Accurate Porosity Measurement in Gas Bearing Formations
- Olivier Desport (Schlumberger Middle East SA) | Kim Copping (Husky Energy) | Barry L. Johnson (Alberta Ltd.)
- Document ID
- Society of Petroleum Engineers
- Canadian Unconventional Resources Conference, 15-17 November, Calgary, Alberta, Canada
- Publication Date
- Document Type
- Conference Paper
- 2011. Society of Petroleum Engineers
- 1.11 Drilling Fluids and Materials, 1.6 Drilling Operations, 2.4.3 Sand/Solids Control, 1.6.9 Coring, Fishing, 5.2 Reservoir Fluid Dynamics, 5.6.1 Open hole/cased hole log analysis, 5.2.2 Fluid Modeling, Equations of State, 5.1.5 Geologic Modeling
- 0 in the last 30 days
- 519 since 2007
- Show more detail
- View rights & permissions
|SPE Member Price:||USD 5.00|
|SPE Non-Member Price:||USD 28.00|
Porosity is a key reservoir parameter and high accuracy is needed to properly estimate reserves. But even though there is a long history of porosity measurements and various tools from which to derive it, this can still remain a difficult task. None of the logging tools directly measure porosity but instead respond to density, lithology and fluid. Combining different measurements can help to solve for porosity but also brings the complexity of invasion as all the tools do not have the same radial response. This problem is even more complex when dealing with gas formations as the fluid effect on the measurements is very high.
This paper looks at various methods to improve porosity computations via the integration of Nuclear Magnetic Resonance (NMR) and other porosity measurements in South China Sea gas reservoirs.
As illustrated in Fig. 1 the gas reservoirs in the South China Sea are composed of sand shale sequences with good porosity. Wells are drilled with oil base mud, invasion is shallow and gas effect is large on the neutron and density measurements. Fig. 1 shows a strong neutron-density gas effect and highlights the importance of fluid corrections to obtain reservoir porosity.
As gas effect is opposite on the neutron and density measurements, the usual workflow is to compute an apparent porosity from density assuming a water filled rock and then apply a weighted average of this apparent density porosity with an apparent neutron porosity.
Fig. 2 shows the result of such an approach and the comparison to core. One can observe that in some zones the match is good and not as good in others. One possible reason is a variation in clay content, clay contains neutron absorbers which can have a large impact on the neutron. This effect seems unlikely as these sand reservoirs are clean with minimal amounts of clay. Another possible explanation is that computing a weighted average assumes that the gas effect is similar on neutron and density, but as these tools see different volumes of rock, this assumption is incorrect when invasion is variable.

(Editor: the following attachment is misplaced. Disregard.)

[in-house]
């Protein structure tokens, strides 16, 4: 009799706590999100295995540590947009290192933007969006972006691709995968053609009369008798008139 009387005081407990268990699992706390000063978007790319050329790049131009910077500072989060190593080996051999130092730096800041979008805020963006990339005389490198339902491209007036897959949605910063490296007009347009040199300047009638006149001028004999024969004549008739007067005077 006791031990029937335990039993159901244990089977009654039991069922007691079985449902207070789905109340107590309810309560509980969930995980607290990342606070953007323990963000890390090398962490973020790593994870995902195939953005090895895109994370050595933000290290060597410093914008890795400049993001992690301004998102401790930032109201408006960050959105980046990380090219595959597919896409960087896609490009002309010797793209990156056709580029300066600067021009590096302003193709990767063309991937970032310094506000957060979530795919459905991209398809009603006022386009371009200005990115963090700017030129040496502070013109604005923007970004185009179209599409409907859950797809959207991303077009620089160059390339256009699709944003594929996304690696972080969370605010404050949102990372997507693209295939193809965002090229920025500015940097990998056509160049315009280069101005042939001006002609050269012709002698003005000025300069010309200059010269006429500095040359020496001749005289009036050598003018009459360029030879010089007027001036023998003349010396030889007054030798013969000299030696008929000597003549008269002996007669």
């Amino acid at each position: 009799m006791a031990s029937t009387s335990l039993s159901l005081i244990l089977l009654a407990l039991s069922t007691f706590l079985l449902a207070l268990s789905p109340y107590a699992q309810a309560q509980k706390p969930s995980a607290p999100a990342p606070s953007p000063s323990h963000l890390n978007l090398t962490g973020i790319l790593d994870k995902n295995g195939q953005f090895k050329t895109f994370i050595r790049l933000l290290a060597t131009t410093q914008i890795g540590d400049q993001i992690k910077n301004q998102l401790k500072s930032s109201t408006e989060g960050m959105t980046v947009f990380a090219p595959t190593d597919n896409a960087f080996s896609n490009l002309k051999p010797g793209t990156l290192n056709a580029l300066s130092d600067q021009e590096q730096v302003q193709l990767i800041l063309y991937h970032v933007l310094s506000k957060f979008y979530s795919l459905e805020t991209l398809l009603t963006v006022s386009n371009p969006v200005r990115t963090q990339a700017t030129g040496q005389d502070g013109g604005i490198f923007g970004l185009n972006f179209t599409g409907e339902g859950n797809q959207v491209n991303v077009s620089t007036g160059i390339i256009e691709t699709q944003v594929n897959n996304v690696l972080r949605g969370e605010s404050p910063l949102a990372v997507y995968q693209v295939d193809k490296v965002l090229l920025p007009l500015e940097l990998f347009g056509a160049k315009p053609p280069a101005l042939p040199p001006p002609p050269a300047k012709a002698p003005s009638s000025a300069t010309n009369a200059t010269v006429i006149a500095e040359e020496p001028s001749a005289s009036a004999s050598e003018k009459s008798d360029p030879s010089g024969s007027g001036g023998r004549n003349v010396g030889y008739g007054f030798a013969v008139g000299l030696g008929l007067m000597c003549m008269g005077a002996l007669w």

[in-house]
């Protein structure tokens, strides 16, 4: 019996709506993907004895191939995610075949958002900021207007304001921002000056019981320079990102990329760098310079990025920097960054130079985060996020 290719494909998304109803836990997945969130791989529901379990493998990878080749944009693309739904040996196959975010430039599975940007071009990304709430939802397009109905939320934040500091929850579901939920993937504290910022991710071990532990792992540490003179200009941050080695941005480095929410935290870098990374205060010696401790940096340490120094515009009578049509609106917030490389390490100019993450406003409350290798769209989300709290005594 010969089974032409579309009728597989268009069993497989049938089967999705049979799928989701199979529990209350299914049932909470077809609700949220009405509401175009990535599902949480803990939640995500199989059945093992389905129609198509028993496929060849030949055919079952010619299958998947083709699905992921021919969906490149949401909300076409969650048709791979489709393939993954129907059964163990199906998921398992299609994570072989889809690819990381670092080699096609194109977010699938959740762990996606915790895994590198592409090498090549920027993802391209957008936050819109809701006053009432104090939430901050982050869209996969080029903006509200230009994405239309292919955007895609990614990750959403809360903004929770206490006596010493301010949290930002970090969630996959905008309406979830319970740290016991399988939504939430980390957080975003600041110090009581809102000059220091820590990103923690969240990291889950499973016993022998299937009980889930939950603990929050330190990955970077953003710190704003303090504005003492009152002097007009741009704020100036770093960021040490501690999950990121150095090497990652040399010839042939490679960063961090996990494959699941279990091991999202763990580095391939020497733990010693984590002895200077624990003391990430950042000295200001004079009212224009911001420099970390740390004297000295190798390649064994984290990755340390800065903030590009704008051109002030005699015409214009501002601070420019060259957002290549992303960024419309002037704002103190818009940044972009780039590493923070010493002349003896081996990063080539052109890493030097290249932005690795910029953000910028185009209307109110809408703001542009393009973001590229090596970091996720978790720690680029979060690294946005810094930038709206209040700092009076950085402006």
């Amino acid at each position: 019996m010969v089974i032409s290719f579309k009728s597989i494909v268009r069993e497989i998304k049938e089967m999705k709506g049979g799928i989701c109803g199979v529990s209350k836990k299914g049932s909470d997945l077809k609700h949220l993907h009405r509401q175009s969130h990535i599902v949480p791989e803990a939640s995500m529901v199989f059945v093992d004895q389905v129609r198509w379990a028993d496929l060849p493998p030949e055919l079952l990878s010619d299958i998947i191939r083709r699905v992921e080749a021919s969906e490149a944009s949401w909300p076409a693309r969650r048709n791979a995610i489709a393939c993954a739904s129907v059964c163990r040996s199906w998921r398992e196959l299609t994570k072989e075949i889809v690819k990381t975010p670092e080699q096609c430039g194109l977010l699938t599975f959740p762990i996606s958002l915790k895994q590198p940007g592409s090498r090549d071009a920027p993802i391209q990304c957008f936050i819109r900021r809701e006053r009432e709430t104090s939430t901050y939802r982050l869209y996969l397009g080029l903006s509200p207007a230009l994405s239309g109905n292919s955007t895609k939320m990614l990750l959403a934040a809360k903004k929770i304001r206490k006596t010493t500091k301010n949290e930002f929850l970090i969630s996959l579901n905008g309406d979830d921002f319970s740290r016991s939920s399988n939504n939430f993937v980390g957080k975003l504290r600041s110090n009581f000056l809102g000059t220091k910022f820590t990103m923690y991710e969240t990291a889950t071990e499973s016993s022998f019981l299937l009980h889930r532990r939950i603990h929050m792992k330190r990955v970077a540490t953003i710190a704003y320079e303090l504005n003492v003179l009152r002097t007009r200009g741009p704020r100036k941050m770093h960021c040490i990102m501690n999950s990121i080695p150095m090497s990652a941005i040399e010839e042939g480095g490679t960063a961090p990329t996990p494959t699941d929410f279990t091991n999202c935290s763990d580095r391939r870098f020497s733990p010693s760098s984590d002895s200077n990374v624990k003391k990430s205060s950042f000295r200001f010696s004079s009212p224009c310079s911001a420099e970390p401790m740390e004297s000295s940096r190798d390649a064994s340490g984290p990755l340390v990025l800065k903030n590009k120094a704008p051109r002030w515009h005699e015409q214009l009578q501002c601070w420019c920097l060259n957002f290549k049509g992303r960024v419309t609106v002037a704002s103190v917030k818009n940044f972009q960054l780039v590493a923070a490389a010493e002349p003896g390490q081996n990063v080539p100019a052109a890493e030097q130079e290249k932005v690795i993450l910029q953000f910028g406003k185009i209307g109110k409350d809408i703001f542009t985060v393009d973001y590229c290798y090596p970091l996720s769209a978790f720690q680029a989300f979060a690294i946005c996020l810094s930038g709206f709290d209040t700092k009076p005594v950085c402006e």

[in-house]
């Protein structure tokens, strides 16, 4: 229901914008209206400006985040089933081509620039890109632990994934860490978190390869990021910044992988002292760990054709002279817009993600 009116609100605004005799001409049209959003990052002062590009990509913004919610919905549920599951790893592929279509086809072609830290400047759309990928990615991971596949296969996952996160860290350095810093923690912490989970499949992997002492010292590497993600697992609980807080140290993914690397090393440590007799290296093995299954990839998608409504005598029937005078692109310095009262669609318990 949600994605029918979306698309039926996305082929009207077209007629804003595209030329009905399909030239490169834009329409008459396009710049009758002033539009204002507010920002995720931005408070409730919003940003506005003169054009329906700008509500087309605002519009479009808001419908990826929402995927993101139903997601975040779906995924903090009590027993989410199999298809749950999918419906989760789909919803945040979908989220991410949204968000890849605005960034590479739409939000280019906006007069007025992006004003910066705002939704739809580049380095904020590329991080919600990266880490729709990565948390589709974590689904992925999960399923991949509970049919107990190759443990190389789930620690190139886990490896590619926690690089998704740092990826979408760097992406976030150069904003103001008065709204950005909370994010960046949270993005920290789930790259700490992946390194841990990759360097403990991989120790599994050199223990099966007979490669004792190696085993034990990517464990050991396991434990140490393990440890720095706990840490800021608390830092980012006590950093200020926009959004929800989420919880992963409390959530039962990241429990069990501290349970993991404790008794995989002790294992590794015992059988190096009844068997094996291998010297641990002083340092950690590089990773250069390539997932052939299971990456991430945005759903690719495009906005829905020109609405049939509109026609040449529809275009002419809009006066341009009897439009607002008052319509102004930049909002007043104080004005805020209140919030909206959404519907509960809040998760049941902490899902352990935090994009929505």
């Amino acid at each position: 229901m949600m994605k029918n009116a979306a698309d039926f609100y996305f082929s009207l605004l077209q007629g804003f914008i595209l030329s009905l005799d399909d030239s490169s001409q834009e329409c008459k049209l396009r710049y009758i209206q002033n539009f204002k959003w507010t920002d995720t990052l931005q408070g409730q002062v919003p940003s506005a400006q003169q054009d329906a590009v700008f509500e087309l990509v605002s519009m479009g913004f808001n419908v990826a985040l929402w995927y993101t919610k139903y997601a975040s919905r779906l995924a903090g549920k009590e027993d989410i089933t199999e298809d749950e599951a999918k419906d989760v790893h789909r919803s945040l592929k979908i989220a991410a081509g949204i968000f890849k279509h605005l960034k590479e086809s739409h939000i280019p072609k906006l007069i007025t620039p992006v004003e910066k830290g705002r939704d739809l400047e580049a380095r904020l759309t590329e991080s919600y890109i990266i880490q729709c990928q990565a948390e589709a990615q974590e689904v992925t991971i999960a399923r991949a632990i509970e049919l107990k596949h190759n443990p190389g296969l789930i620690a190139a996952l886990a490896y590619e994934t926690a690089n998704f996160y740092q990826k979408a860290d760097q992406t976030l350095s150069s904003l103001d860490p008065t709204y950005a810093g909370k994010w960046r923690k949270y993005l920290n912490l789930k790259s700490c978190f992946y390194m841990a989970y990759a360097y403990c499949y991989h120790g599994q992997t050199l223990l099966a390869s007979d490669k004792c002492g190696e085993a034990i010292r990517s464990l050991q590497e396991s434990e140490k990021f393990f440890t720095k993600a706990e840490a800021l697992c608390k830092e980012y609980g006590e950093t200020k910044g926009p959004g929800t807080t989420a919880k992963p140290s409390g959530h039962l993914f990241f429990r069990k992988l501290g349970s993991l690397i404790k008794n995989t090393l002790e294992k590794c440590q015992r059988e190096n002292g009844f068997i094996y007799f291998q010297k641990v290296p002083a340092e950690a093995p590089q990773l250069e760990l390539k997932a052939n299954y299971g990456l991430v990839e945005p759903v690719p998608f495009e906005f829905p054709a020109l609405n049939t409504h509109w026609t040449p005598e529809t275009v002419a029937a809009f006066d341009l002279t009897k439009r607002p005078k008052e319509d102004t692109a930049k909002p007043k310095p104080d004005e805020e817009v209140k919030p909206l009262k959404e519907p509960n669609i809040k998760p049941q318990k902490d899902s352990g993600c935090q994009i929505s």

This paper illustrates the limitation of using neutron-density measurements to compute porosity and the necessity to include other measurements to reduce uncertainty.
In order to accurately compute porosity and adequately correct for invasion, one needs to integrate measurements that respond to similar volumes of rock. Fig. 3 shows the geometrical responses of density, neutron and two NMR tools. The Combinable Magnetic Resonance (CMR) tool has a single depth of investigation (DOI) while the Magnetic Resonance Scanner (MR Scanner) has three depths of investigation. One can observe that 80% of the density information comes from the first four inches away from the borehole while this same volume represents only 15% of the neutron response. This explains why shallow invasion effects cannot be properly compensated when combining neutron and density measurements, any small variations in the invasion will have different effects on the density and neutron.
NMR is another measurement which can be combined with density to compute porosity. Similar to neutron, NMR reads low in the presence of gas. This is a consequence of gas' low hydrogen index (HI) and of its hydrogen polarization deficit due to the long longitudinal relaxation time (T1) and the limited acquisition wait time.
A quantitative workflow called Density Magnetic Resonance Porosity (DMRP) combining density and NMR measurements was developed in 1998 (Freedman et al, 1998). NMR is acquired with short wait time to boost the gas effect (apparent porosity deficit) and total porosity is computed using a weighted average of density derived and apparent NMR porosity. The weights are computed from gas properties and NMR acquisition parameters.
|File Size||2 MB||Number of Pages||13|